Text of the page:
JR: Adam Morrison was very under-recruited in high school, I guess on Gonzaga's sake it was fortunate that he played his high school basketball there, playing in your backyard is always a good opportunity.

Q: In college when you went up against Steve Nash could you ever imagine you'd be still competing against him over the internet and challenging each other?

JR: When we were in college the internet really didn't exist so who would have thought. We had some good fun in college, Gonzaga and Santa Clara we always had a good rivalry on the court but we had a good comradeship off the court. They were two colleges that approached basketball very similarly it was always fun. I guess the question is; who would have ever thought Steve Nash would have went on to what he achieved? Everyone knew he was going to be a good player but to be a two-time MVP goes to show putting in the hard work can pay off.

Q: You've mentioned that the quality of trash talk in the NBL has lessoned over the years. Who are some of the best current trash talkers and who are some of the greats you played against?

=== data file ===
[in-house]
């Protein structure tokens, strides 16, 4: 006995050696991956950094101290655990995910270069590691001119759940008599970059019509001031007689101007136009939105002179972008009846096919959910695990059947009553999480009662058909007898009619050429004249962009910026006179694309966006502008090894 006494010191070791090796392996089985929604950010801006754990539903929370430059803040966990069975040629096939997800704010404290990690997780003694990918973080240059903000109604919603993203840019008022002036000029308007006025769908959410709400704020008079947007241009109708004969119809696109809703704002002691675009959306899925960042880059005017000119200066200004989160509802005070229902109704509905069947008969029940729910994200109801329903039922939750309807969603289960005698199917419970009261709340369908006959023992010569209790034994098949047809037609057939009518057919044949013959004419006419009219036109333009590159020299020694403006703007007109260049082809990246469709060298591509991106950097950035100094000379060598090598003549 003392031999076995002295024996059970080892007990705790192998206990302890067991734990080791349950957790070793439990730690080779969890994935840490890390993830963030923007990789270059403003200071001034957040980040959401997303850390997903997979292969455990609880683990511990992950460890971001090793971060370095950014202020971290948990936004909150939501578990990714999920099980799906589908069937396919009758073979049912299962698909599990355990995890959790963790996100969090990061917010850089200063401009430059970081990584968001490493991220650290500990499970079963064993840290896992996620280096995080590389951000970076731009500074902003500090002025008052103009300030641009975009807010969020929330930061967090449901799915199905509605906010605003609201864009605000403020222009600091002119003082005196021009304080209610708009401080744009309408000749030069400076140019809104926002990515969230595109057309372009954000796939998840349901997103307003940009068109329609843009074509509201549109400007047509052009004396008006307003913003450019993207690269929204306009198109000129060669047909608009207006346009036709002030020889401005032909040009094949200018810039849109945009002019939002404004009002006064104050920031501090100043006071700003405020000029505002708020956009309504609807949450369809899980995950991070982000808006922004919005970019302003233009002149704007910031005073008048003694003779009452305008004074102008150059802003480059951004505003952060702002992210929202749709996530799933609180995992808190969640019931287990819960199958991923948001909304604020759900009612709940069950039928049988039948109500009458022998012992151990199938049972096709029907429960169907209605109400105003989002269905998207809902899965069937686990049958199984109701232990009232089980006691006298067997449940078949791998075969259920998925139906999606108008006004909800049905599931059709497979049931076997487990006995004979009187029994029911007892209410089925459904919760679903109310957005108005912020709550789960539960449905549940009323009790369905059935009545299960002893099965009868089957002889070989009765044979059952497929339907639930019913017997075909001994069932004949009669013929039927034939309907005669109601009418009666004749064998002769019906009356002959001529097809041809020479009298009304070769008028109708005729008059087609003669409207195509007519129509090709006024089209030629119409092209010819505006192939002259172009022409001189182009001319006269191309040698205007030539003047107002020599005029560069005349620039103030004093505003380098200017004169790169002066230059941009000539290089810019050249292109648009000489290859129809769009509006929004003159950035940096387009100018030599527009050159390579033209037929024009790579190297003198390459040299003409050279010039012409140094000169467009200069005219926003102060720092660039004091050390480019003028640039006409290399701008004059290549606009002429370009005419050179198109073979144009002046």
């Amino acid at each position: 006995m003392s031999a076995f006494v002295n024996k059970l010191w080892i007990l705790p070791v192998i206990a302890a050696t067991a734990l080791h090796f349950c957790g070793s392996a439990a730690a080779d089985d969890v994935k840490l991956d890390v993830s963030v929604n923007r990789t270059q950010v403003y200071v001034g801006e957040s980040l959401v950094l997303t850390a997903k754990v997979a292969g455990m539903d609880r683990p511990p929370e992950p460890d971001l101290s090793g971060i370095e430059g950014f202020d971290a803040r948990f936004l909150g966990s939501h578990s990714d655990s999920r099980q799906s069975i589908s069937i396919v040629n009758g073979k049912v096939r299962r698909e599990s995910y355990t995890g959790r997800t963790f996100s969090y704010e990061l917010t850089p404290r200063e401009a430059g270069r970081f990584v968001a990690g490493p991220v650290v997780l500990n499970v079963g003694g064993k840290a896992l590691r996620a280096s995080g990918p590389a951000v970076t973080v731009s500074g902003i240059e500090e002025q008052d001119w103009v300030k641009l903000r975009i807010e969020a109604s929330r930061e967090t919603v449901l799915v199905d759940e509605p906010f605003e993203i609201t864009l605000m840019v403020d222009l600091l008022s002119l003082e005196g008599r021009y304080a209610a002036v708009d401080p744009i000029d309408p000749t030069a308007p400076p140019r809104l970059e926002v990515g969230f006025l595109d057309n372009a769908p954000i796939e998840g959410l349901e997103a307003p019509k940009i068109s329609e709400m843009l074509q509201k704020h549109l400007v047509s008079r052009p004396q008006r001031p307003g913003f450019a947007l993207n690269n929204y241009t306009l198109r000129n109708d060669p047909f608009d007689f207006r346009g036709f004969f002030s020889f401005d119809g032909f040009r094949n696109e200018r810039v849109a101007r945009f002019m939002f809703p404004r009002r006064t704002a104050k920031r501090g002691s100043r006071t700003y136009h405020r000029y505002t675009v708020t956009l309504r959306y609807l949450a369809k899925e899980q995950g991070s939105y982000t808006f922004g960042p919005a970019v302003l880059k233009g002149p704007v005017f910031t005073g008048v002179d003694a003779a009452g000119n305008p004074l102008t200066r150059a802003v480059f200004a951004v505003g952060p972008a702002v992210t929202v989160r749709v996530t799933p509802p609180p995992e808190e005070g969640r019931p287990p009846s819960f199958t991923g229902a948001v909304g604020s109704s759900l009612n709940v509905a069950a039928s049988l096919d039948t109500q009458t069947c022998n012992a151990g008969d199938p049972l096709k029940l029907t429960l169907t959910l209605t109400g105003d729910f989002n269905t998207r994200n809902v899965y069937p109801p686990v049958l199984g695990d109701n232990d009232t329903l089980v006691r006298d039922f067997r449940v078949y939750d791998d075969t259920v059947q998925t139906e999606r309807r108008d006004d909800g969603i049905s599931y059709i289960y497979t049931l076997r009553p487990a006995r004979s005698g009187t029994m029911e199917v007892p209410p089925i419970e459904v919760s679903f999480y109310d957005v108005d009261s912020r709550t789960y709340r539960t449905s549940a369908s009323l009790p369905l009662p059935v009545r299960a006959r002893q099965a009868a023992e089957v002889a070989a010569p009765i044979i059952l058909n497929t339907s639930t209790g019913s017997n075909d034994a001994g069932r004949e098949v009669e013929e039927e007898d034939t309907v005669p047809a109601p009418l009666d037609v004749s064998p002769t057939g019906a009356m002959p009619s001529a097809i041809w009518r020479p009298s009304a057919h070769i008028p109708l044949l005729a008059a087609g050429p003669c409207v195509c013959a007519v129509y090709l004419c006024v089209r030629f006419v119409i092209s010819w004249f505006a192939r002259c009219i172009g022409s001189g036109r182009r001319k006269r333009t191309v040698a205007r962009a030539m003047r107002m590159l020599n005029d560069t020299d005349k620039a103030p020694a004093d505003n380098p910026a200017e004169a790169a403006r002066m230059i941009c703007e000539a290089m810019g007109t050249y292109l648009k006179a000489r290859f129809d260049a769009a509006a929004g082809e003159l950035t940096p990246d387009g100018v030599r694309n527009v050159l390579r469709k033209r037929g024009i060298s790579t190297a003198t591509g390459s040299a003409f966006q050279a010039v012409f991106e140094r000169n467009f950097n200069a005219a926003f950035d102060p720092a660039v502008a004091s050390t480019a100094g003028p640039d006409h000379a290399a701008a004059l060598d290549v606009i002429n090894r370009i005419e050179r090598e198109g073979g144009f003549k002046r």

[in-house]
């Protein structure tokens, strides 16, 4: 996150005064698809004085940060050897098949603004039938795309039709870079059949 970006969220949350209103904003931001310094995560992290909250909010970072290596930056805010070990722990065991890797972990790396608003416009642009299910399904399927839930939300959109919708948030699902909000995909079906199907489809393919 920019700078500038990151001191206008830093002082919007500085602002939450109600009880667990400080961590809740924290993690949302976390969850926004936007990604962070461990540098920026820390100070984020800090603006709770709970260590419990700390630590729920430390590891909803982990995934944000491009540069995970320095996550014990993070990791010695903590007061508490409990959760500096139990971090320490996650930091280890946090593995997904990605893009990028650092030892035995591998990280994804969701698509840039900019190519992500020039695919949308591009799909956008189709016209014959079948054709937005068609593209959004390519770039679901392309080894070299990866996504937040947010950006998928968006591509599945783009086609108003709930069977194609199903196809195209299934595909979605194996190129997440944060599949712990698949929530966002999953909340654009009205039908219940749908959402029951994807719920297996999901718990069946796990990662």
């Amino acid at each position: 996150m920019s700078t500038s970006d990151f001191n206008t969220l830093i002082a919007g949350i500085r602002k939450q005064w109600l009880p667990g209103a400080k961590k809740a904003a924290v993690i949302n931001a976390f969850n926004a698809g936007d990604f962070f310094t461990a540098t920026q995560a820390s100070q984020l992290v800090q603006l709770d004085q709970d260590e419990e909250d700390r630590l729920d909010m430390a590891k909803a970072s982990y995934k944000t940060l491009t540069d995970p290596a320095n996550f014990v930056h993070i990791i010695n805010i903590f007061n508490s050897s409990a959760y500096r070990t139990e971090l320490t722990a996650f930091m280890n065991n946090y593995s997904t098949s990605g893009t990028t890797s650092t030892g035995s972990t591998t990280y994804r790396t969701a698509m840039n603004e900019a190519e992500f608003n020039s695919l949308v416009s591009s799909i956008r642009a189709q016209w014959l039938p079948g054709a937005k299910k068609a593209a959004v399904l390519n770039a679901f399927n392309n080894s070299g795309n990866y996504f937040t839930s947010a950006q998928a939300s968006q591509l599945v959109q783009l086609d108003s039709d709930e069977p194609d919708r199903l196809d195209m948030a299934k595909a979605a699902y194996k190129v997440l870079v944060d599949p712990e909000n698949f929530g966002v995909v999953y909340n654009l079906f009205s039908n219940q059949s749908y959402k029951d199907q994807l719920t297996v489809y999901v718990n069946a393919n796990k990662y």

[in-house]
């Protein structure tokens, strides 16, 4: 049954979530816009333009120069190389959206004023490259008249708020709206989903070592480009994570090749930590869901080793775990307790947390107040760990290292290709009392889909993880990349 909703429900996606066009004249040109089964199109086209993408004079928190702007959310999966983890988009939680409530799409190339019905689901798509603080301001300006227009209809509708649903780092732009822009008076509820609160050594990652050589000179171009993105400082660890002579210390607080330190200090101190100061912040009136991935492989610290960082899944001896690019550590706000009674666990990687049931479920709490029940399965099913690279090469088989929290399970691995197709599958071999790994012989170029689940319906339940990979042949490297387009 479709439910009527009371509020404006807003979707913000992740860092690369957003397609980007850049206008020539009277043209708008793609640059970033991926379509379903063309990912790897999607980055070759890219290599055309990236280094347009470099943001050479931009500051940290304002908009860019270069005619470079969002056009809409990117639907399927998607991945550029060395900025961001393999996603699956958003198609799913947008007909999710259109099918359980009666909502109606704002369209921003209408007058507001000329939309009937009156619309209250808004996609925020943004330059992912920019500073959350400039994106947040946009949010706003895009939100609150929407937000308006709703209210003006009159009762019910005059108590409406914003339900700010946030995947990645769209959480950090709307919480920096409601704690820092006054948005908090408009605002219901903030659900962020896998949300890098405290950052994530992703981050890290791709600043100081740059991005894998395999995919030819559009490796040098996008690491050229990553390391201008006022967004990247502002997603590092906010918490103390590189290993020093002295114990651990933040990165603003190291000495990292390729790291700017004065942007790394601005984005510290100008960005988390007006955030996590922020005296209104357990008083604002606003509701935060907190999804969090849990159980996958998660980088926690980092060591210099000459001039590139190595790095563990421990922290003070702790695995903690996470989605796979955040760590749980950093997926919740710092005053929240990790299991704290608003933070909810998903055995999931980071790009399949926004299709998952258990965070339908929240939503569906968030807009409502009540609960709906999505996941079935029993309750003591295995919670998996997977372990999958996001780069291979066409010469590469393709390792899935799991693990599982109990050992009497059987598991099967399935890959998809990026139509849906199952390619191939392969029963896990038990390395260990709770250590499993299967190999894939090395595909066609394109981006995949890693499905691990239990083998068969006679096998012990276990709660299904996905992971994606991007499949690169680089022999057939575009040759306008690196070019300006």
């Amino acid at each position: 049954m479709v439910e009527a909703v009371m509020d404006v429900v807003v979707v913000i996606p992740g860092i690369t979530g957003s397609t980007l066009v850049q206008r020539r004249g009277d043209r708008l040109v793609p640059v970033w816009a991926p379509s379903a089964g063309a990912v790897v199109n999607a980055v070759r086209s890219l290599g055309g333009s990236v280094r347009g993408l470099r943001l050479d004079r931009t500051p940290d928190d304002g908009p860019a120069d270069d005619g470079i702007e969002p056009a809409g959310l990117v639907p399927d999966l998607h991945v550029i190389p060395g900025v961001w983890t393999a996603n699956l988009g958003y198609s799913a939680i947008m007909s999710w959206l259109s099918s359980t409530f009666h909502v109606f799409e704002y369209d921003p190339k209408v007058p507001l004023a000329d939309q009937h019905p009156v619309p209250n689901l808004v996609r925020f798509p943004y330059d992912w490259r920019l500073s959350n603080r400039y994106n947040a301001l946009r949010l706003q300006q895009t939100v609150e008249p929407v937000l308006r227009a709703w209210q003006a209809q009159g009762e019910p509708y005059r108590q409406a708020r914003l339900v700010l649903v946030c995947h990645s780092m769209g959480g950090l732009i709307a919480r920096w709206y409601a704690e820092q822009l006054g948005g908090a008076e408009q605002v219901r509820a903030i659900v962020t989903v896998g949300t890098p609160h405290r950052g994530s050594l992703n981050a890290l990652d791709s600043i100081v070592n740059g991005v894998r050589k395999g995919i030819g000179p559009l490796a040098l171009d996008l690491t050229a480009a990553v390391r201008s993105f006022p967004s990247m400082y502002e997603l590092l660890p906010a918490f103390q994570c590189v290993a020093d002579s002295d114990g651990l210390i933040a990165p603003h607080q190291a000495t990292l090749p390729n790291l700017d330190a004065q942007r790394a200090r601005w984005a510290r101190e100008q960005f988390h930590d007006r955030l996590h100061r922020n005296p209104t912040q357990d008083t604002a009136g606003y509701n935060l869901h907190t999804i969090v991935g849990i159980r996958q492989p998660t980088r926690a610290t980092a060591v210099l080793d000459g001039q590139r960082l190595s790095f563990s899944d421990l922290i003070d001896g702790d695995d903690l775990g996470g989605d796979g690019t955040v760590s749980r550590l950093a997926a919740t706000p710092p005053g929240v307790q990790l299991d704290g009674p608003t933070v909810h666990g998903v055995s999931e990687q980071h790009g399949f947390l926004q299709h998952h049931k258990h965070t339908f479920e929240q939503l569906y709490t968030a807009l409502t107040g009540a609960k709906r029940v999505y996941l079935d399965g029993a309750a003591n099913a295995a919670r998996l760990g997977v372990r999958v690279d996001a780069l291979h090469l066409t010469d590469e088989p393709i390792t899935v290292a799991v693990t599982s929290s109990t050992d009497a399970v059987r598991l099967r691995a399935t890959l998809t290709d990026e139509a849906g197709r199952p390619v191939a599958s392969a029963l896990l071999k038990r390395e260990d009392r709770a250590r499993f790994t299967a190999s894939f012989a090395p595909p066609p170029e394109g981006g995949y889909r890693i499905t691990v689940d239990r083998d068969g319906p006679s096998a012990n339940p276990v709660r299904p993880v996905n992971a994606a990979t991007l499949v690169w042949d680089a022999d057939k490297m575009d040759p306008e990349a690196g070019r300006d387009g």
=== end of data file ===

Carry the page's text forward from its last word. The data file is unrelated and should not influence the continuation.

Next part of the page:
JR: Absolutely no trash talkers these days. You know Shane Heal likes to get into it a little bit. I think over the course of time people realised if you fire those guys up in that type of forum it ends up in disaster. Coaches these days say don't get into it. Copes (Lanard Copeland) was always a good one, probably the most notable, and Al Green way back in the day, he was probably the one that made it fashionable out here in Australia. Look if you bump into Al today he'll still talk trash to you.

Q: A lot has been said about your stroke this season, what I want to know is how many keystrokes per minute are you actually typing at?